wealthy"". So which category should offset any reduction
on taxes for the wealthy? Certainly, that''s fallen on the
shoulders of the middle class, and especially wage earners,
since the 1980''s. I assume that''s whom you''d like to see
pay more, unless you do indeed support the current levels,
philosophically.

I note also that you don''t draw any demographic conclusions
from your choices. I believe, for example, that ""single filer""
would skew young and old; that ""children under 17"" would
skew young; that ""joint, no children"" likewise skews young
or old. If what you are upset about is programs that benefit
young married couples, elderly singles and the like, well,
I think that''s a hard sell. If not, then I think you need to
present figures showing more average taxpayers - the ones
who have footed the bill as we reduced taxes on the rich
from up to 78% to the current 28% or so.

There''s good reason to think that you cherry-picked those
categories to make your point, by showing the extremes of
taxpayers, rather than the average. I note that the Heritage
Foundation does not make the argument that you do; I have
to wonder why, since they are anti-tax in general. Their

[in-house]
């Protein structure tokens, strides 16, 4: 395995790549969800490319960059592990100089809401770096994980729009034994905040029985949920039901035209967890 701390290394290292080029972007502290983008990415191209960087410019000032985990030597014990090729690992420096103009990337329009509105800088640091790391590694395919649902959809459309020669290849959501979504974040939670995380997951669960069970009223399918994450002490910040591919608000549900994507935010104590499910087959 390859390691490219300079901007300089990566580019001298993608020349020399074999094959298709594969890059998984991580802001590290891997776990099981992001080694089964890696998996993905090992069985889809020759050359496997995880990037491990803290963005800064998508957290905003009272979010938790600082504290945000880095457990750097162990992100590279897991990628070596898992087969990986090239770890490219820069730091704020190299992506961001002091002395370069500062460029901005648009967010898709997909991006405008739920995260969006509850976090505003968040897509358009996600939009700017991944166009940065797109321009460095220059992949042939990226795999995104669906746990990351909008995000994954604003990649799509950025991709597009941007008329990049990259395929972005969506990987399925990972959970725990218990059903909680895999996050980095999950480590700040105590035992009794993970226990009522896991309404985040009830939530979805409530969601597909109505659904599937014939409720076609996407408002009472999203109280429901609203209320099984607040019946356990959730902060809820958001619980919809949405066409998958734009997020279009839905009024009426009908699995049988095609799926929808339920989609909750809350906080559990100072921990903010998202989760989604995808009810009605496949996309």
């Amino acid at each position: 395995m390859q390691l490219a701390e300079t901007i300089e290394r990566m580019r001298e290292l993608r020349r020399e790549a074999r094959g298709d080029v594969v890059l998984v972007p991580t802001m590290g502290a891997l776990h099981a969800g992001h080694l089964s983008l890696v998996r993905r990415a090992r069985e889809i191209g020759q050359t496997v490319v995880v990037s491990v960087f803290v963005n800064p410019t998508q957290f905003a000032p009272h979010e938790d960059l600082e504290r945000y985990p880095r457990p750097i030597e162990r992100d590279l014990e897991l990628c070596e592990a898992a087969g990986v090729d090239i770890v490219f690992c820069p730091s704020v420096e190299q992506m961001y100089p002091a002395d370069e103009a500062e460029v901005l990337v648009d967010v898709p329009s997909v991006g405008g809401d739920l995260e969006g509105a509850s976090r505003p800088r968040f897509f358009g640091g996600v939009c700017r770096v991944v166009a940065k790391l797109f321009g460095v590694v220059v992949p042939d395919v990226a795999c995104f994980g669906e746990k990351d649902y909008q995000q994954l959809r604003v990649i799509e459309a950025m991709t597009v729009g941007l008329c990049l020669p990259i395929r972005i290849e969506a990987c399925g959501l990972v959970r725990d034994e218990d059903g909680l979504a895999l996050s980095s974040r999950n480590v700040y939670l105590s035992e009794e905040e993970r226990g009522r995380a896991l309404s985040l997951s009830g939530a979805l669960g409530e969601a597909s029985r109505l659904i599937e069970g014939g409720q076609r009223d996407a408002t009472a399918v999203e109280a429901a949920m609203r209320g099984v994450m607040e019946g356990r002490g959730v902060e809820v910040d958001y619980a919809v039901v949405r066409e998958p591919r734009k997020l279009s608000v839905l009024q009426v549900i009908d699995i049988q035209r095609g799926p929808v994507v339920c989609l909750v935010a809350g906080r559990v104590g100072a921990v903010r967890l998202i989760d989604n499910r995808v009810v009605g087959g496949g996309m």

concern is not a tax/service inequity by income, since they
understand we all benefit from the almost half of spending
that is not socially related (defense and 9/11 reaction). They
are more concerned with Bush''s uncontrolled spending than
a flat tax - in the articles you cited, anyway. (perhaps
they have other ones that advocate that, I don''t know.)

At a minimum, you should reflect that about 45% of those
""paid by someone else"" figures represent defending those
people and protecting them from the fallout of 9/11. Unless
you want that benefit retracted from certain classes of tax-
payers, it should not be part of your
argument, since that 45% is common to all citizens. Your
low tax burdens are actually uncommon (or so I surmise,
lacking the data for the other categories of taxpayers you
excluded), and so they probably represent the ""edge cases""
so beloved in partisan statistics. Again, without the other
data, I can''t tell, so I''ll apologize in advance if I''m horribly
wrong there.

I think the issue is more complicated than the picture you
offer. It''s certainly not easy to have to guess the actual picture
from the partial data you put together. We''d really need more
data to show that ""the wealthy"" would actually be seriously
inconvenienced if they were taxed progressively, as indeed
they currently are. Really, the question here is, ""Should a
progressive tax system exist at all?"", since any conclusion
that the wealthy should not pay more leads inevitably, by